Many people are unaware that contacting a congressman or senator can help expedite their immigration case with USCIS. You can submit an Expedite Request for EAD applications, I-485 applications, J1 waivers, etc., through a Congressman if: You're experiencing significant delays in response from USCIS and don't have the option for premium processing available. You have a strong, valid, and time-sensitive reason for expediting your case. However, contacting a Congressman or Senator should be your last resort. I previously explained humanitarian reasons and how you can submit an expedited request with USCIS through their virtual chat assistant, Emma, or by calling USCIS. Related: Humanitarian reasons for Expedite Request Table of Contents: Congressman USCIS Expedite Request Reasons for Expedite Request Contacting Congressman/Senator for Expedite Request CONGRESSMAN SENATOR Supporting Documents for Expedite Request to Congressman USCIS Expedite Request Letter Sample Expedite Request Denied What Next FAQs on Congressman USCIS Expedite Request Reasons for Expedite Request Reasons for expedited requests could include financial loss, humanitarian concerns, job opportunities, or any other time-sensitive scenarios. Regardless, you should have sufficient documentation to support your Expedite request. It's important to note that you should not expedite applications for which premium processing services are available. For applications like H4 EAD, J1 waiver, and I-485, where premium processing services are unavailable, you can request expedited processing without any additional fee if you have a compelling reason. Related: I-485 Expedite Request Note that while this process doesn't guarantee approval, the congressional representative will collaborate with federal agencies on your behalf, potentially speeding up your case. This collaboration, however, does not ensure approval, but you can expect faster processing. It's essential to remember that Senators represent the entire state, while Congressmen represent specific districts within each state; these are two separate representatives. It's advisable not to contact both of them simultaneously, as this may create confusion and lead to delays. Typically, individuals contact their Congressmen in their respective districts. Contacting Congressman/Senator for Expedite Request Congressmen and Senators usually have dedicated staff to handle these types of requests. Once you contact them and provide the necessary details, it may take a few days to a week for them to approach USCIS representatives. CONGRESSMAN Locate your specific representative using your address and ZIP code. Check here. You will find details regarding both Democrat and Republican representatives. See the below screenshot. Check their official website (click their names) for contact information and the preferred method of communication. Typically, you will find links like Need help with 'Passport and Immigration', 'Agency Assistance', or 'Federal Agency' on their website. SENATOR Find the contact details for your Senators on their official websites. Check here. Senators often have both Washington, D.C., and local state offices. Contacting the local office will be faster. There will be two senators per state. Understand that Senators may deal with a broader range of issues but may have more resources to handle constituent concerns. Once you know whom to contact, you can reach out to them via email or call them. Typically, individuals reach out to them via email. If you need faster assistance, contact them via phone. Supporting Documents for Expedite Request to Congressman Expedite Request Letter or Email: Clearly outline the reasons for expediting your case, such as financial loss, humanitarian concerns, job opportunities, or any other time-sensitive situations. You can refer to the template in the next section. Documents: Include relevant documents supporting your case, such as medical records, job offer letters, financial statements, financial bills, bank statements, police reports, or any other documentation that validates the urgency of your case. Also, include copies of any letters, emails, or notices you have received from USCIS related to your case. Case Receipt Notice: Don't forget to provide a copy of the receipt notice for your immigration application to help the Congressman's office identify and track your case. Your Contact Information: Make sure your letter includes accurate contact information so that the Congressman's office can reach you easily for further clarification or updates. USCIS Expedite Request Letter Sample Subject: USCIS Expedite Request for [Your Name] - [Case Number] Dear [USCIS Representative's Name], I hope this email finds you well. I am writing to request an expedited review of my immigration case due to [briefly explain the reason for an expedited request, such as urgent medical treatment, impending financial loss, or other time-sensitive circumstances]. My case details are as follows: Applicant Name: [Your Name] Case Number: [Your Case Number] Application Type: [Type of Application, e.g., Adjustment of Status, EAD, Waiver, etc.] Date of Application Submission: [Date of Submission] I have attached supporting documentation that outlines the urgency and necessity of expediting my case. [Describe any attached documents briefly, such as medical records, police reports, job offer letters, etc]. I understand that expediting a case is at the discretion of USCIS, and I assure you that I have provided all necessary evidence to support my request. I kindly request your prompt attention to this matter and would be grateful for any assistance you can provide in expediting the processing of my application. Please let me know if there are any additional steps I need to take or if you require any further information from my end. Thank you for your attention to this urgent matter. Sincerely, [Your Name] [Your Contact Information] [Your Address] Expedite Request Denied What Next If your expedite request is denied, it's not necessarily the end of the road. You have two options: Wait: The denial is specifically for the expedite request and not for your original application. If you feel that your expedite reason wasn't compelling enough or lacked sufficient evidence, you can choose to wait for regular processing. Re-appeal: If you believe you now have sufficient evidence to prove your case, you can consider submitting another expedite request. It's important to note that the final decision on your expedite request rests solely with USCIS, and it may vary depending on the reviewing officer. Therefore, it's essential to carefully assess your situation and provide strong supporting evidence when making an expedite request. It's advisable to hire an attorney if you have a complicated case. I hope you find this blog helpful and that it may potentially speed up your case. If you have any questions, feel free to ask, and I'll do my best to assist you. Please note that I am not a lawyer and do not have any affiliation with legal professionals. I have personally experienced expedited processing a couple of times, and I'm sharing my experiences here. Thank you. FAQs on Congressman USCIS Expedite Request Can non-U.S. citizens contact the congressman to expedite immigration cases? Yes, you can. But usually, it's U.S. citizens, like the immigrant's spouse or family, who talk to their elected representatives called congresspeople. That's because these representatives are chosen by U.S. citizens. Non-U.S. citizens have also succeeded, but sometimes it might be harder to get their attention. Also, getting in touch with a congressperson might not always change things a lot. However, there is no harm in trying. Related: Green Card vs Citizenship What is the typical response time from USCIS for a congressional inquiry regarding immigration matters? The response time from USCIS for a congressional inquiry regarding immigration matters can vary, but generally, you can expect a response within 30 days. How to contact a Congressman or Senator? To contact a Congressman or Senator, find their contact details on their official website or use online tools mentioned earlier in this blog to identify them. Choose the appropriate office (local or D.C.), compose a concise message, and reach out via email, phone, or mail based on your urgency. What's the fee for a USCIS Expedite Request? $0. There are no fees for a USCIS Expedite Request. Next: Humanitarian reasons for an expedited request Related Posts ✔ J1 waiver expedite request ✔ How to request USCIS premium processing? Related Topics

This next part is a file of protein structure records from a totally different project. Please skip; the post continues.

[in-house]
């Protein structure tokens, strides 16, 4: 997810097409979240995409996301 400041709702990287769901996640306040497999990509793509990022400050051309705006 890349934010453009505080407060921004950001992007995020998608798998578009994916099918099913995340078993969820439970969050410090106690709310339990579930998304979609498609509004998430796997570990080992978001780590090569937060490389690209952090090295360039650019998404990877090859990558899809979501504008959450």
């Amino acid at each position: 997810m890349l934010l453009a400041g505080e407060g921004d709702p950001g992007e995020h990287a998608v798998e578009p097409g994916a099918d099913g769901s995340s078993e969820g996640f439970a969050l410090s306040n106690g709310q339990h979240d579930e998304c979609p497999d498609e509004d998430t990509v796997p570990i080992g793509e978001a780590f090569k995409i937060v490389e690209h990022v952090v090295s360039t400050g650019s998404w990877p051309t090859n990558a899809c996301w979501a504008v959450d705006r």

• Green Card vs Citizenship: Key Differences to Know Before Converting from Permanent Resident to Citizenship